The BBC news website tells us (https://www.bbc.co.uk/news/uk-scotland-edinburgh-east-fife-55979665) that:
“A large swathe of Edinburgh and the Scottish Borders was plunged into darkness following a power outage on Sunday night.
“SP Energy Networks said about 88,000 homes experienced the power cut just after 21:00.
“Households in the capital were affected, as well as properties as far south as West Linton and Cardrona.
“The power cut, due to a fault on the transmission network, lasted for up to 45 minutes.”
That power cut affected the Informatics Forum, among other places. If you’re wondering why our main computing services were not affected, well, we have our fairly-recently-installed server room UPS to thank for that.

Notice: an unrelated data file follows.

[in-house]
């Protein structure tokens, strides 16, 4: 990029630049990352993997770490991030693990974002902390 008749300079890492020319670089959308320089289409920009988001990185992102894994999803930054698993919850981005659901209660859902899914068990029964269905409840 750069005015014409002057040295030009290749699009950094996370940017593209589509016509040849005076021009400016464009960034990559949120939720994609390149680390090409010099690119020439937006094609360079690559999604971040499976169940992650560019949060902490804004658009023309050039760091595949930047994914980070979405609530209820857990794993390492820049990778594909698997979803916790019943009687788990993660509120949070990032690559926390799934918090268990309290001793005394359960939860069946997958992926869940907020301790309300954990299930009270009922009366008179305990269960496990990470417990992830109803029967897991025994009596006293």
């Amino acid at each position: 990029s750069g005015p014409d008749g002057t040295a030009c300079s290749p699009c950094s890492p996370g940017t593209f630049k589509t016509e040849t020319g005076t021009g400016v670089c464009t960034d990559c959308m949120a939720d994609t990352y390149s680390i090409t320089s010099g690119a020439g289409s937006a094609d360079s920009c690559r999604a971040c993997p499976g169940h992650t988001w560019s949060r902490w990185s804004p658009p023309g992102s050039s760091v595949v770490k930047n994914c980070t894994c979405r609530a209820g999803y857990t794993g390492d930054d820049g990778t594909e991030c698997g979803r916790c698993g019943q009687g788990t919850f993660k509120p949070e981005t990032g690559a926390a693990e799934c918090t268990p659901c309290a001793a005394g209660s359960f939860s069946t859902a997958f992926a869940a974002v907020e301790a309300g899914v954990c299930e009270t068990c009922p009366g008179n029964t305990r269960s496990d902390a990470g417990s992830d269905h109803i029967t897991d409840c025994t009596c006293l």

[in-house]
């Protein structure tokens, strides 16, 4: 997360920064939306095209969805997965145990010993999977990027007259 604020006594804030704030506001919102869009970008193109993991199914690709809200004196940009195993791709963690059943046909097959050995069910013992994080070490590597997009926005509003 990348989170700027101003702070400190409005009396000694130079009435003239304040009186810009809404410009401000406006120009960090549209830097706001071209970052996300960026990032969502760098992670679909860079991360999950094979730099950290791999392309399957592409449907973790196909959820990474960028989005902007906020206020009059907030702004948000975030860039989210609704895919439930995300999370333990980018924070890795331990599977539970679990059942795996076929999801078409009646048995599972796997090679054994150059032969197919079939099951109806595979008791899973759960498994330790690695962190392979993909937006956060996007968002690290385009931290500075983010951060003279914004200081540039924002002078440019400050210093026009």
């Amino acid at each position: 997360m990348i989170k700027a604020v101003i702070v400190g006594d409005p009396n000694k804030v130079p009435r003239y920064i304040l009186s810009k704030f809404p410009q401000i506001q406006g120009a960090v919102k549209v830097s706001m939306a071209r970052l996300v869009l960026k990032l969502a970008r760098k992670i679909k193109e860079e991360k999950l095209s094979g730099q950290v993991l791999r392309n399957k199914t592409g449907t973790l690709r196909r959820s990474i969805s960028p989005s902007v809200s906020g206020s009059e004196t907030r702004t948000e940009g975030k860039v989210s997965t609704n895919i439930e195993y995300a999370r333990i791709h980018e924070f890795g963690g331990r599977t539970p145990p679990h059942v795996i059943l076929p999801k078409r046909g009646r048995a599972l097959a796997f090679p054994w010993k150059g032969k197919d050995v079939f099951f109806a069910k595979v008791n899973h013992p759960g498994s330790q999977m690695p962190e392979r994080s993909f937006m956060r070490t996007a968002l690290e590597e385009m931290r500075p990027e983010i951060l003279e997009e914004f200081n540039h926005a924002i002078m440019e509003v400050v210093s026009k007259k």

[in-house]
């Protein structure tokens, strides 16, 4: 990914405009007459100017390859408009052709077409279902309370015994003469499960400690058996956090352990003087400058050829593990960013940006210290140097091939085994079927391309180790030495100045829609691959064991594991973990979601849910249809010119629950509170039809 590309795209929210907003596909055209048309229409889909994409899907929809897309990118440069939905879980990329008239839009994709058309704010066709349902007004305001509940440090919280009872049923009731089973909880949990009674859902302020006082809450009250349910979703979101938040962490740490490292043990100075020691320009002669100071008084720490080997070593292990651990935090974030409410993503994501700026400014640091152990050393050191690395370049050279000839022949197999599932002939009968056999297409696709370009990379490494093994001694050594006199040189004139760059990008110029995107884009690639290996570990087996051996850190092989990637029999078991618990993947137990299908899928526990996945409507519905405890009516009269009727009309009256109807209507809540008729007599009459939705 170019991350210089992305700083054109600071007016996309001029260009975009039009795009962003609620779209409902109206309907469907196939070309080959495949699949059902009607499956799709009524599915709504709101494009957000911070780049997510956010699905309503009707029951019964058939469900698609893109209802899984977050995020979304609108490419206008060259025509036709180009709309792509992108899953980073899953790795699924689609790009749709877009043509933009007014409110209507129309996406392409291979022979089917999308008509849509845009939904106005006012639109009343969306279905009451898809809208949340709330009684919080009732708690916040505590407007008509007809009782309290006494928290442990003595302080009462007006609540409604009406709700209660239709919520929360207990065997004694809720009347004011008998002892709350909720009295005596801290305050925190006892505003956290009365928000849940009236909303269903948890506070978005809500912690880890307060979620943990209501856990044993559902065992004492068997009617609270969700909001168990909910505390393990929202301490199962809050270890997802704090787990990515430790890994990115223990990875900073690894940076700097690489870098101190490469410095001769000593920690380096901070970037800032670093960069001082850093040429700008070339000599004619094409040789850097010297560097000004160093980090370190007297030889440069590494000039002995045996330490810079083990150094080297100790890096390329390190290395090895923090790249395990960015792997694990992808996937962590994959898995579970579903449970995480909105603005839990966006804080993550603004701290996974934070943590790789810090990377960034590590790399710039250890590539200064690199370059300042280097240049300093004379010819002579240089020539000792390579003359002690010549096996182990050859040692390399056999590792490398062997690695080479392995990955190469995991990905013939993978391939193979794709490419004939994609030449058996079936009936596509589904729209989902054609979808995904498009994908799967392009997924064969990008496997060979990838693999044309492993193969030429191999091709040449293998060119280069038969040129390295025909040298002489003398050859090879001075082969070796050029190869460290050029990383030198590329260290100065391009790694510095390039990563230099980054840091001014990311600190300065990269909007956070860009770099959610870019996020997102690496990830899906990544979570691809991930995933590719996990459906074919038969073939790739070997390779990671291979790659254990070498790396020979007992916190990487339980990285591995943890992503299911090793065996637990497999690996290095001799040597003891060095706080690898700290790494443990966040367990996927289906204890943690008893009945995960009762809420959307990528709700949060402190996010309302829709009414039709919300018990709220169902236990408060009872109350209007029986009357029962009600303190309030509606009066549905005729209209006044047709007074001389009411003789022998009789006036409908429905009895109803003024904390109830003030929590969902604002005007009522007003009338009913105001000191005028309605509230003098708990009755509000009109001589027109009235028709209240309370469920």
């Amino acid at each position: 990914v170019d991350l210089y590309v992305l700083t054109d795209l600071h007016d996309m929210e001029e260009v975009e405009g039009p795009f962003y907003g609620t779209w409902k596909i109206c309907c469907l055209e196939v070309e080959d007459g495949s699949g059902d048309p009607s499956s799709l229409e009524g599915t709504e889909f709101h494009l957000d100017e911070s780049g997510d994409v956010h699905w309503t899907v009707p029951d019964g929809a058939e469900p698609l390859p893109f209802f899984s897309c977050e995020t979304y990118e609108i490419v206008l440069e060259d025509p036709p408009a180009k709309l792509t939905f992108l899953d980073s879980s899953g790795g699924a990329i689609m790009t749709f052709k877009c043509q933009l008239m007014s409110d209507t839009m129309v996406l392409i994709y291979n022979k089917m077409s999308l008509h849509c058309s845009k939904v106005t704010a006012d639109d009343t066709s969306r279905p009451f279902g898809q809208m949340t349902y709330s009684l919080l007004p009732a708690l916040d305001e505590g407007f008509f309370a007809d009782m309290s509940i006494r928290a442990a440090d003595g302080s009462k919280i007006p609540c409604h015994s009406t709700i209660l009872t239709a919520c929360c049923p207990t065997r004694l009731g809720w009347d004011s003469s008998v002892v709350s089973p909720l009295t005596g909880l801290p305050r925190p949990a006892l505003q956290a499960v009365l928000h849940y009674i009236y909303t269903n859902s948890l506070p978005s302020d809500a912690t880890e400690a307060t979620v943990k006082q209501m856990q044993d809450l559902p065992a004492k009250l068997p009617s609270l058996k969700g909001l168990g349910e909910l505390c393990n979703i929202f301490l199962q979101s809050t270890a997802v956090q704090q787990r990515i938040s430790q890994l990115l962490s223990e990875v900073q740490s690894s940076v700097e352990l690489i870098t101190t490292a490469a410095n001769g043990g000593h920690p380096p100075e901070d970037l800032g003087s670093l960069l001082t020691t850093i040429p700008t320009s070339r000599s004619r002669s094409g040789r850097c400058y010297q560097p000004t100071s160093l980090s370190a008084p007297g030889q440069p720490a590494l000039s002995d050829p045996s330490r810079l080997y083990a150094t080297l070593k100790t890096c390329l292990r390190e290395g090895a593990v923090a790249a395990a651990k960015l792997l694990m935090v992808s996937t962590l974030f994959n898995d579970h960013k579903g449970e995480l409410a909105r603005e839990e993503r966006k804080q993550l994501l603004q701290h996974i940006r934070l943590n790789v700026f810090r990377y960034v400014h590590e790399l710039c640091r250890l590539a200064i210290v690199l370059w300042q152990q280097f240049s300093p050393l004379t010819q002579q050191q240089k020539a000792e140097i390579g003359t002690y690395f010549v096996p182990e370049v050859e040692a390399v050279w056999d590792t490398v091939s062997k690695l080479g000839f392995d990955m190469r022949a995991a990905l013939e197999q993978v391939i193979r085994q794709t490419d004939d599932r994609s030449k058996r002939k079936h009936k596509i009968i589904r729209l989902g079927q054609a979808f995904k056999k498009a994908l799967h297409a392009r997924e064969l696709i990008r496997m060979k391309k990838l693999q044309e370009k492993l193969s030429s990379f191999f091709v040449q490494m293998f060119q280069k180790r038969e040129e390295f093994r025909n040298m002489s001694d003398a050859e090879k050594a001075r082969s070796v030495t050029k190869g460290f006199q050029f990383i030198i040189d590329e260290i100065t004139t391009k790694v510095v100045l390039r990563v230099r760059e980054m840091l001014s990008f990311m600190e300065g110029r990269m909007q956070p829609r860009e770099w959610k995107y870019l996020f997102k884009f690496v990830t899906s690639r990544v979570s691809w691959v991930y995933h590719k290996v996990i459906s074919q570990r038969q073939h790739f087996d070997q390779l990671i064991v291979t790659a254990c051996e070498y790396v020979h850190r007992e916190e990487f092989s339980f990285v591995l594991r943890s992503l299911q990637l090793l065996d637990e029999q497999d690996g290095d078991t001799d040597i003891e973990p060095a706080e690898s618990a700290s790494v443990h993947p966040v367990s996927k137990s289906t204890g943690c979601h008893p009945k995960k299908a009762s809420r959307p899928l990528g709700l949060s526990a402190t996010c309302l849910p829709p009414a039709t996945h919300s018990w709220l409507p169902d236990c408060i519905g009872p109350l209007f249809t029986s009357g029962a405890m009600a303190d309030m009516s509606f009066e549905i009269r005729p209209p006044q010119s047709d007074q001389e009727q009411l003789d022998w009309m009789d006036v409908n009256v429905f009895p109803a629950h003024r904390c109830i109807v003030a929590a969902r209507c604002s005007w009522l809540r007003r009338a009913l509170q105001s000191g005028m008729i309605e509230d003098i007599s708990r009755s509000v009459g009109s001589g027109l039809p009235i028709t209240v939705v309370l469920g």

At the start of the power cut, the UPS switched over to its battery supply and reported an expected run-time of 57 minutes. The power cut in the Forum lasted about 40 minutes. At the end of that time, the UPS reported that its batteries had been run down to about 27% of their capacity – i.e. the ‘expected’ and ‘actual’ figures for the performance of the UPS more-or-less match.
It’s always nice when something works out, isn’t it?
Note that our UPS is sized so that, were it supporting its full potential load of 200 kW, it should have a battery run-time (or ‘autonomy’, to use the official UPS jargon) of 30 minutes. Our current total server room power load is about 110 kW.
In the UK, lengthy power cuts are thankfully relatively unusual events; generally, 95% of all mains outages last for less than five minutes